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State v. Dayton Malleable, Inc.

Citation: 10 ELR 20677
No. No. 78-694, 13 ERC 2189/(Ohio Ct. C.P., 10/10/1979)

A trial judge assesses a $493,500 civil penalty against Dayton Malleable, Inc. (DMI) for five admitted violations of a national pollutant discharge elimination system (NPDES) permit issued pursuant to the Federal Water Pollution Control Act. The company was sued by the State of Ohio for violating § 6111.07(A) of the Ohio Revised Code in failing to meet scheduled deadlines for construction of waste water treatment facilities at its Ironton, Ohio plant, which caused dissolved iron discharges into the Ohio River in excess of permitted levels over a period of 714 days. The court first finds that impossibility and substantial compliance are invalid defenses since intent is not a necessary element of violations of police regulations. Applying the United States Environmental Protection Agency's guidelines for assessing noncompliance penalties, the court determines that a fine of $50 per day should be levied to reflect the environmental damage done by defendant's discharges. The court holds that the impossibility of quantifying the harm to health and the environment from DMI's violations does not bar the assessment of such a penalty. In computing the economic benefit accruing to DMI as a result of noncompliance, the court uses the company's actual rate of return on equity to reach a figure of $8,000. The court does not allow DMI to deduct money spent rehabilitating old facilities for use pending completion of the new plant since compliance with the NPDES limitations would have rendered such expenditures unnecessary. Noting the company's lack of diligence in reaching compliance, the court fines it $750 per day for "recalcitrance." Finally, the court lessens the total penalty of $578,000 by $84,500 due to the existence of extenuating circumstances that were beyond DMI's control. Concluding that the final total of $493,500 plus costs is not excessive for as large a company as DMI, the court observes that if the penalty is to serve deterrent and exemplary functions, it must be assessed in proportion to the profits of the parent company rather than those of the division being challenged in a particular suit.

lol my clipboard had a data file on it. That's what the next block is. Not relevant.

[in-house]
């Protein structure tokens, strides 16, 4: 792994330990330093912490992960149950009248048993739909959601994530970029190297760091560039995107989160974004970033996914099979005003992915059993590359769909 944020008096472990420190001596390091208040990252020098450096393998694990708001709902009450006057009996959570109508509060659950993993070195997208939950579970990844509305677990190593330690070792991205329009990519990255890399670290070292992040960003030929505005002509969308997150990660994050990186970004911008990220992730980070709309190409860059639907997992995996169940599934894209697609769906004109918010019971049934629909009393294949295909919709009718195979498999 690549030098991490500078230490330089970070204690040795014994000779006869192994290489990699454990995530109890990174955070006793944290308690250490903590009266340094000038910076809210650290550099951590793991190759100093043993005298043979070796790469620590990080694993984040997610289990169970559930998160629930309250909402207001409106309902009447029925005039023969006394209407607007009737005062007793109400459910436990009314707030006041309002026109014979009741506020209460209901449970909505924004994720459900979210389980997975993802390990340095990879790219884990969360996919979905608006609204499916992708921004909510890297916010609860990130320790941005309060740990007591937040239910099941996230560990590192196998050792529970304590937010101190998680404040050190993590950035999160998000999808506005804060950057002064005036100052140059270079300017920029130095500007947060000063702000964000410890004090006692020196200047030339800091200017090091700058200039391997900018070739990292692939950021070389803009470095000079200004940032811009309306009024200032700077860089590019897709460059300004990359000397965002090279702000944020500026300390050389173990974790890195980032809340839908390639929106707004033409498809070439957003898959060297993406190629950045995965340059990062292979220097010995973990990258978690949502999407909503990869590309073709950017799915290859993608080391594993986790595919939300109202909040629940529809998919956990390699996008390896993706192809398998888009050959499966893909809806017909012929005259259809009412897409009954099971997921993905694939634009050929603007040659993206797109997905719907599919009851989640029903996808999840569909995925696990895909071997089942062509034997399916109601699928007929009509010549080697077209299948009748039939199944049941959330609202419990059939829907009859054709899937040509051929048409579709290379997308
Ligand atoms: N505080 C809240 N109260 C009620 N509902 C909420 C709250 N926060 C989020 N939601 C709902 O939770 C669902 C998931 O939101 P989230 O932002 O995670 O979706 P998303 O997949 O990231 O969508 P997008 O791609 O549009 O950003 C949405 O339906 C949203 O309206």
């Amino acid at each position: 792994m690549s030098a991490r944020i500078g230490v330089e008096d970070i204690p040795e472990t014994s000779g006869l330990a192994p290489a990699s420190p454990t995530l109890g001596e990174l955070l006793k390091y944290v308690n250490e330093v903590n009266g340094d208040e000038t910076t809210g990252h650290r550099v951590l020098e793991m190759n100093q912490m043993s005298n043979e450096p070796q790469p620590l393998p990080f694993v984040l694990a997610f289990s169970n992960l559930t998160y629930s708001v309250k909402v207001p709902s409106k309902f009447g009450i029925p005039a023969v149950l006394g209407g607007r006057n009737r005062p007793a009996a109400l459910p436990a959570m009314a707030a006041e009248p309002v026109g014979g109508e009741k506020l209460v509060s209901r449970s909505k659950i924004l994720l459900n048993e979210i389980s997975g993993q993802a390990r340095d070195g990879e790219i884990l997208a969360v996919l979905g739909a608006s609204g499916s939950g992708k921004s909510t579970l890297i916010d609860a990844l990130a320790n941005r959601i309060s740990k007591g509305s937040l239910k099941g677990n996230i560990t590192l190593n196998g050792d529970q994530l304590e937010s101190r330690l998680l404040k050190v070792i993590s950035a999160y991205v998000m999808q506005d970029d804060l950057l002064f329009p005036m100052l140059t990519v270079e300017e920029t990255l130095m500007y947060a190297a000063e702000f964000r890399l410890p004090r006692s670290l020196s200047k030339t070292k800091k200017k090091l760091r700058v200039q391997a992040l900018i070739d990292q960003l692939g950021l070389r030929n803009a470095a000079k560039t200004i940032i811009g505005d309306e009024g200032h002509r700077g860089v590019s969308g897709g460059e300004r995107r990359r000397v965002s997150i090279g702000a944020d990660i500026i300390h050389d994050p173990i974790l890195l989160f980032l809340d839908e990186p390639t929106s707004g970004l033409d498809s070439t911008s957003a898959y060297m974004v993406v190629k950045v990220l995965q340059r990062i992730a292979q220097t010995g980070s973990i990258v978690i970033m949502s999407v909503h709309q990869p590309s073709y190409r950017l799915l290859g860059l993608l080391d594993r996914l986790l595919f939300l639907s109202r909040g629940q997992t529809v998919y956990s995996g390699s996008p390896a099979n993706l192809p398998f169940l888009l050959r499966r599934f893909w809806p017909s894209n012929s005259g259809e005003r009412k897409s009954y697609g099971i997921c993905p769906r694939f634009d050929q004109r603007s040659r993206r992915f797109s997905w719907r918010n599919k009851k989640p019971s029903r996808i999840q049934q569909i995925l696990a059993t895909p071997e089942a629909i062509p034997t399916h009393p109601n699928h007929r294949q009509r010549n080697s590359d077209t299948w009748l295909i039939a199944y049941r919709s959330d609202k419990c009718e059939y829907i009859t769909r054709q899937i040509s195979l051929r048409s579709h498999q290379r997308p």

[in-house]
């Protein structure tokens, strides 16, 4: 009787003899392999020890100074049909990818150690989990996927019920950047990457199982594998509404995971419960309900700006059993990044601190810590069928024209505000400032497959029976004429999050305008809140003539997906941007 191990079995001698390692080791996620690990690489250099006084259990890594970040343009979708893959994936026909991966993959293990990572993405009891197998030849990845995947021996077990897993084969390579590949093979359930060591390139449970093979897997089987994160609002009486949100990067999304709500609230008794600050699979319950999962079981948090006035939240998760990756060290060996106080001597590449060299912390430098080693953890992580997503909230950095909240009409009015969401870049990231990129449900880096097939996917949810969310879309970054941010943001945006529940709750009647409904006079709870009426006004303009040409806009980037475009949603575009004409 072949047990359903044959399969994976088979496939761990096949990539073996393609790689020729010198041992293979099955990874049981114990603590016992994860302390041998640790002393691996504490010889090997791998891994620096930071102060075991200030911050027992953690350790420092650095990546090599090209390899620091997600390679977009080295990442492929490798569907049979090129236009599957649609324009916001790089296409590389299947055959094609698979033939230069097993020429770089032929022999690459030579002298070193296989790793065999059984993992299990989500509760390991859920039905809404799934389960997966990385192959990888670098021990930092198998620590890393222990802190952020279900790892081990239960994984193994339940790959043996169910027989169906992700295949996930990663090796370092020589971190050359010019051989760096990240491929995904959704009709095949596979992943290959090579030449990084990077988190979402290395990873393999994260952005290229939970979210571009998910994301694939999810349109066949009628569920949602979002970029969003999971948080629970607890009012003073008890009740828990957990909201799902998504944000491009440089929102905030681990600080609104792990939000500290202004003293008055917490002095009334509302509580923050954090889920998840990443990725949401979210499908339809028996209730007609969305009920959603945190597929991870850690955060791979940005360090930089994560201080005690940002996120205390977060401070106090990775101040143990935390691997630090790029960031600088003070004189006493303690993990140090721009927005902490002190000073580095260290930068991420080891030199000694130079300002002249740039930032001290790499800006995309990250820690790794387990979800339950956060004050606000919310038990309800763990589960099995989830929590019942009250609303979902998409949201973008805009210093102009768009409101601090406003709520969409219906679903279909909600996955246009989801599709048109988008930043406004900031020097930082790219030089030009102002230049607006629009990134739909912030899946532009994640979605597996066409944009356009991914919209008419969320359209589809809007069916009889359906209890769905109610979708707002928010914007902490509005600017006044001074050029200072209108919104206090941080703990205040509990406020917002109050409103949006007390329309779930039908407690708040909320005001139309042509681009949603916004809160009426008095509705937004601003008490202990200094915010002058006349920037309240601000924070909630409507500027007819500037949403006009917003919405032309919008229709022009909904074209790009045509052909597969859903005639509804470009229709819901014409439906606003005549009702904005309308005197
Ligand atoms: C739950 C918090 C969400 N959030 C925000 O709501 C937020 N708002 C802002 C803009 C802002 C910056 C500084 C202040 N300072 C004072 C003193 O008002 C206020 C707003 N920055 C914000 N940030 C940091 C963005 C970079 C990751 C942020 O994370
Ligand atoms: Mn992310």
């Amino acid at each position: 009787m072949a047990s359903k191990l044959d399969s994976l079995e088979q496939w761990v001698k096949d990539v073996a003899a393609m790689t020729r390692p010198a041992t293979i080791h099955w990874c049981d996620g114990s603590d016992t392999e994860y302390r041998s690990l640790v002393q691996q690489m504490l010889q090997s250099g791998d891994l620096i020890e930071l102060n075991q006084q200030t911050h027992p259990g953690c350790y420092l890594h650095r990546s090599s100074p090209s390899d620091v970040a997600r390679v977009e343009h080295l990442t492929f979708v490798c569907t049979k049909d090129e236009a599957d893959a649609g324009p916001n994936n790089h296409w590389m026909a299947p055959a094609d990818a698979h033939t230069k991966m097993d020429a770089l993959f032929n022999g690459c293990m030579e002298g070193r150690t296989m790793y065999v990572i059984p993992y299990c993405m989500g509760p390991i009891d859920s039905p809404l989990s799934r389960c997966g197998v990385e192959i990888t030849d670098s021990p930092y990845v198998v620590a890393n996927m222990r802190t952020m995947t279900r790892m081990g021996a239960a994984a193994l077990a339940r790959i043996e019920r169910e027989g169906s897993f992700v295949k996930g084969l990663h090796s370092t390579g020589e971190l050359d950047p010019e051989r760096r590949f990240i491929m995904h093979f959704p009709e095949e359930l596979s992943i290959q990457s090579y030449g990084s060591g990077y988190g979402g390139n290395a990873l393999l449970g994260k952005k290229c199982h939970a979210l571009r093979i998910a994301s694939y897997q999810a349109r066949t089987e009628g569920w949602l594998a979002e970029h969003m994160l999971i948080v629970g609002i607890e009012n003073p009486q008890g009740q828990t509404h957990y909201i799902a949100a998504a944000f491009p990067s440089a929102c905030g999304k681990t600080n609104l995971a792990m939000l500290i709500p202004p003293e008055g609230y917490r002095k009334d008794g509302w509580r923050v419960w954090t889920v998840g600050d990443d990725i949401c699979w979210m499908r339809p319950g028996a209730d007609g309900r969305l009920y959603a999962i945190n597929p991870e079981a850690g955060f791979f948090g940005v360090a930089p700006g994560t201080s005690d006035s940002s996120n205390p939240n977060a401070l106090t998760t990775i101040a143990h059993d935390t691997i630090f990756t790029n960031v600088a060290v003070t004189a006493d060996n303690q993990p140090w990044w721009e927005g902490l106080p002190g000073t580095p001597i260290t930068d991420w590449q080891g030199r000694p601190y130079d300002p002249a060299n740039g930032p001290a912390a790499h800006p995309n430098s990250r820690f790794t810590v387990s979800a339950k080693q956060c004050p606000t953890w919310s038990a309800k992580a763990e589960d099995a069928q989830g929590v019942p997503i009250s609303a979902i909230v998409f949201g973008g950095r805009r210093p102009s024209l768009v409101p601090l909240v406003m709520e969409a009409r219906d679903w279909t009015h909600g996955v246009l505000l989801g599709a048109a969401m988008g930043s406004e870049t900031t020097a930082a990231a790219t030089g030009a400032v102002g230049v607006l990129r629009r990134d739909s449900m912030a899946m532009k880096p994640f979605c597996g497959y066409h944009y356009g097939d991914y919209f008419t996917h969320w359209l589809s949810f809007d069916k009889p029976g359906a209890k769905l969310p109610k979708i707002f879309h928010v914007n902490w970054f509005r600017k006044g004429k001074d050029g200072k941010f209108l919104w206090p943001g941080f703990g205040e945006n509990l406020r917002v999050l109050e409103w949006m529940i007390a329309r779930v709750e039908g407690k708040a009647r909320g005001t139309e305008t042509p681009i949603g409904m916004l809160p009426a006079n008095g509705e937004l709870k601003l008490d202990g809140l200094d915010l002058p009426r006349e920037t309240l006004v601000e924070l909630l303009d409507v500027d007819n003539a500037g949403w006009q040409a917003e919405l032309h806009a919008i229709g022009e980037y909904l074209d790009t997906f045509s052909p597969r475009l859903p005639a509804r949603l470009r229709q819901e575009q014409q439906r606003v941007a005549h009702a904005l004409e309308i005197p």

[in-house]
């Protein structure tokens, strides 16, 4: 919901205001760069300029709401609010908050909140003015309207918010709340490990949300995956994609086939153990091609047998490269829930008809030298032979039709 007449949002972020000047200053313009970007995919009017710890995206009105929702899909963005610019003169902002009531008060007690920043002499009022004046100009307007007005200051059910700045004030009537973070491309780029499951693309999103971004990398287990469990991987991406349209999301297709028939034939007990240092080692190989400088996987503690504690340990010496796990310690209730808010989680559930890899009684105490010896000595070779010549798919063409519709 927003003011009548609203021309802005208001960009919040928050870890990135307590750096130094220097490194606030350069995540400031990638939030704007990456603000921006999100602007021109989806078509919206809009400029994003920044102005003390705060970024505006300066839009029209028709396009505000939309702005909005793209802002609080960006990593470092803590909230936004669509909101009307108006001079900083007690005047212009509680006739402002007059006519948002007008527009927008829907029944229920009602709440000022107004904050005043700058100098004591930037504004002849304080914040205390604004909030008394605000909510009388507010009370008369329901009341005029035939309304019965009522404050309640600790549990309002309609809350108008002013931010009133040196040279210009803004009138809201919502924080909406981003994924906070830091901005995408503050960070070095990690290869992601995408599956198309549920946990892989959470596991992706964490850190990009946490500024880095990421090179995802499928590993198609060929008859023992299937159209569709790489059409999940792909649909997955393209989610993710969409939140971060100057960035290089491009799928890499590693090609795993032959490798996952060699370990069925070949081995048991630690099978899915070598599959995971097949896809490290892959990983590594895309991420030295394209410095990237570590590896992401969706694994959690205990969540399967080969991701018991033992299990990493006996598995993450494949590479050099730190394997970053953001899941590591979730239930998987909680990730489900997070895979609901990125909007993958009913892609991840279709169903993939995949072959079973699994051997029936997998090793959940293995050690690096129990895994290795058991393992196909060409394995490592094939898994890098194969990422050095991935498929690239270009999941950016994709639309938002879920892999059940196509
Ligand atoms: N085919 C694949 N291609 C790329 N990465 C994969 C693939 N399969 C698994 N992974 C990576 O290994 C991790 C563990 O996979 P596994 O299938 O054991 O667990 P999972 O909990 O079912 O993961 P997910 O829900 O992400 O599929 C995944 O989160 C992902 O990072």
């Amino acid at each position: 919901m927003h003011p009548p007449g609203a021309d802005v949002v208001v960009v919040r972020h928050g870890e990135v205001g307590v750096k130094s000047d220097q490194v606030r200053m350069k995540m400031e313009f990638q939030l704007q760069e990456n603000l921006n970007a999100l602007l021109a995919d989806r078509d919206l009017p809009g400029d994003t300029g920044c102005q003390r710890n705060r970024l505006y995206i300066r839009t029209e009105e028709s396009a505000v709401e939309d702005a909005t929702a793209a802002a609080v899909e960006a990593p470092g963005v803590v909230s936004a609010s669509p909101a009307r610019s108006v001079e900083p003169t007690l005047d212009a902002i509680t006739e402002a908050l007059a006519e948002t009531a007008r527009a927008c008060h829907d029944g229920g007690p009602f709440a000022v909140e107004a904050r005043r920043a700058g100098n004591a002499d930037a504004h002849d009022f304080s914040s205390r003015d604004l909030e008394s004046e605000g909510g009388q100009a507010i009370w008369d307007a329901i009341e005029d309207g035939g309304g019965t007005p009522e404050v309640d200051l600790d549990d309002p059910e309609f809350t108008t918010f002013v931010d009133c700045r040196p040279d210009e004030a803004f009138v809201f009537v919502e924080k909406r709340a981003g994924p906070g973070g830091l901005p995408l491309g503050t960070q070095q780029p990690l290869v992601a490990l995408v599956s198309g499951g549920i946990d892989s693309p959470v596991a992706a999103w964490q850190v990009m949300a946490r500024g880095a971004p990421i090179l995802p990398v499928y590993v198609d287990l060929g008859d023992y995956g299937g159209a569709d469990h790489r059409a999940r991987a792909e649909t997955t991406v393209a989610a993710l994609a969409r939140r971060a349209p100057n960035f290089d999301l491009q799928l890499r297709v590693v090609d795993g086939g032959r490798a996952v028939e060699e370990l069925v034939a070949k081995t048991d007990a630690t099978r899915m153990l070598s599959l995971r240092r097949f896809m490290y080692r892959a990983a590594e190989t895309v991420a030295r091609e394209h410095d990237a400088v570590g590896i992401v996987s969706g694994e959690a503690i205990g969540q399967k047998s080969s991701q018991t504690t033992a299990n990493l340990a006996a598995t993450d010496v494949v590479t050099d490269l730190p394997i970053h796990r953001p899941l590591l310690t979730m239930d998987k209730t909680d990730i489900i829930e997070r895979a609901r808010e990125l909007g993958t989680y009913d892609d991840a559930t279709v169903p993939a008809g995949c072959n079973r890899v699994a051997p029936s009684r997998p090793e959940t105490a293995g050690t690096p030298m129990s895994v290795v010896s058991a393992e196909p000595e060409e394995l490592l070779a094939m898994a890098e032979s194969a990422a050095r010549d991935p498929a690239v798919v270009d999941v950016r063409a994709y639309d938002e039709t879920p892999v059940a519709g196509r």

Counsel for Plaintiff
William J. Brown, Attorney General; Martha E. Horvitz, E. Dennis Muchnicki, Ass't Attorney General, Environmental Law Section
30 E. Broad St., Columbus OH 43215
(614) 466-3376

Counsel for Defendant
Charles P. Freiburger, Richard F. Taps
Bricker, Evatt, Barton & Eckler
100 E. Broad St., Columbus OH 43215
(614) 227-2300